BCH 4053 Biochemistry I
Fall 2001
Dr. Michael Blaber


Lecture 14

Membranes, Structure of Membrane Proteins


All cells have a cytoplasmic membrane ("plasma membrane"). One major function of the plasma membrane is to separate the cytoplasm from the outside environment. Other functions related to the plasma membrane include:

Membrane environments may be necessary for certain chemical processes essential for life. Thus, the membrane is not only a physical envelope, but a specialized environment for biochemical processes.

Spontaneously formed lipid structures

Monolayers and micelles

Fatty acids spontaneously form various structures in aqueous solution. These are formed because of the hydrophobic effect (i.e. entropy considerations of solvent) that promote the formation of structures that remove the hydrophobic tail of the fatty acid from solvent accessibility.

Several unilamellar vesicles may be located within each other, like the layers of an onion (or those Matrioshka Russian stacking dolls). This organization is called a Multilamellar Vesicle. Note that each compartment can contain a different aqueous environment. (In the following picture the lipid bilayer is represented as a double line)

The bilayer of vesicles has polar surfaces and a hydrophobic middle, and is a barrier to the passage of polar molecules and charged ions into and out of the inner compartment. However, the hydrophobic middle is an excellent environment for non-polar molecules.

The Fluid Mosaic Model

Proposed by Singer and Nicolson in 1972. The model describes the lipid bilayer of vesicles as a dynamic, liquid-like environment that allows the free motion of non-polar molecules throughout its structure. The model also characterizes the lipid bilayer as a complex mixture of both phospholipids and proteins. Both the phospholipids and the proteins may be further conjugated with other groups, such as carbohydrates.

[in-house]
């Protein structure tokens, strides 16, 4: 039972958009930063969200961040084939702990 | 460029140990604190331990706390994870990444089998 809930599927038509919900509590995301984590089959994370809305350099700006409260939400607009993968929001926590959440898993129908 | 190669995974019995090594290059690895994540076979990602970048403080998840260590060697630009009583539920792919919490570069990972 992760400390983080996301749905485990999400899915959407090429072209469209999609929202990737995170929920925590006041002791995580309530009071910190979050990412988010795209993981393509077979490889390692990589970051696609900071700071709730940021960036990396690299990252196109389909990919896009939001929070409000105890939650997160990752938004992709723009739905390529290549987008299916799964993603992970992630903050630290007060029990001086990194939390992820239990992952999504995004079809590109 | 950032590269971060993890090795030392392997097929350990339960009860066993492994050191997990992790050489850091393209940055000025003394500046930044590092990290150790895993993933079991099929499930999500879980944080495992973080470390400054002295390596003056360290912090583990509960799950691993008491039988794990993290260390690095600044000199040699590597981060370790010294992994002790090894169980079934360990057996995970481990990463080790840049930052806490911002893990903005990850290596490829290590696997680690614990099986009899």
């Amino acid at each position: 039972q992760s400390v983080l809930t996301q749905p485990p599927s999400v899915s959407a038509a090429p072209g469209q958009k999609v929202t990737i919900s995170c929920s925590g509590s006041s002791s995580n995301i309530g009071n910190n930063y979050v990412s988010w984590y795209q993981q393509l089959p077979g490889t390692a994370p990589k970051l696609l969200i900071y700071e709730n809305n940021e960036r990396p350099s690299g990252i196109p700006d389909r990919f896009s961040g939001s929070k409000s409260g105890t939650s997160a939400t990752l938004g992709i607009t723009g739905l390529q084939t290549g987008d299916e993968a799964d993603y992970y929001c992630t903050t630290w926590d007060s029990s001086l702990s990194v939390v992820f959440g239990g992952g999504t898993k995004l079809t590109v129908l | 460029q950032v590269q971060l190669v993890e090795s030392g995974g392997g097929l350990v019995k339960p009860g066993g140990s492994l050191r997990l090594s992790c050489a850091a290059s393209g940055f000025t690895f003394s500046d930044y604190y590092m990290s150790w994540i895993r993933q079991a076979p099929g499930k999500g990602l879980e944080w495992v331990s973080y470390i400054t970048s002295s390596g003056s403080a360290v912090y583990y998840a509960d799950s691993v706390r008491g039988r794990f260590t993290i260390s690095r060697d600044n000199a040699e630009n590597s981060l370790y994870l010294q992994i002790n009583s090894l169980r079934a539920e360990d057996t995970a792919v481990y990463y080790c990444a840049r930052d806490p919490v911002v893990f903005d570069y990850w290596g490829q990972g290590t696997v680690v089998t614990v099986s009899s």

Membrane Proteins

Proteins associated with the lipid bilayer are of two general types:

 

Membranes are asymmetric structures

Lipid bilayers are typically heterogenous in their constituent lipids. Some lipids may have charged head groups, others may have polar head groups. The different lipid groups may be randomly distributed, or like-molecules may cluster together to produce patches within the bilayer.

In addition to lateral asymmetry within the plane of the bilayer, membranes also exhibit transverse asymmetry (i.e. dissimilar properties on the inside versus the outside facing side of the bilayer.

 

Membrane Phase Transitions

Lipid bilayers can undergo a temperature-dependent phase transition, somewhat like a solid to liquid phase transition.

Features of this phase transition:

 

Structure of Membrane Proteins

Lipid bilayers comprise the structural barrier that contains cytoplasm. However, it is through the action of membrane proteins that the functionalities such as transport and receptor signalling occur. We will focus here on the integral membrane proteins and a new class of proteins termed the lipid-anchored proteins.

Integral Membrane Proteins

Generally-speaking, these are of two types.

Proteins with a hydrophobic anchor

The anchor is often a single a-helix.

Proteins that are largely embedded

Embedded integral membrane proteins are often globular, as opposed to simply having a linear hydrophobic portion for an anchor. Their globular structure confers their functionality, its just that they require a hydrophobic environment for "solubility".


Click on the above image to view a VRML file of bacteriorhodopsin


Click on the above image to view a VRML file of a porin molecule

Lipid-Anchored Membrane Proteins

These are soluble globular proteins that have a lipid prosthetic group covalently attached that inserts into the lipid bilayer and anchors the protein to the bilayer

Four types of lipid-anchoring motifs have been identified

 


© 2001 Dr. Michael Blaber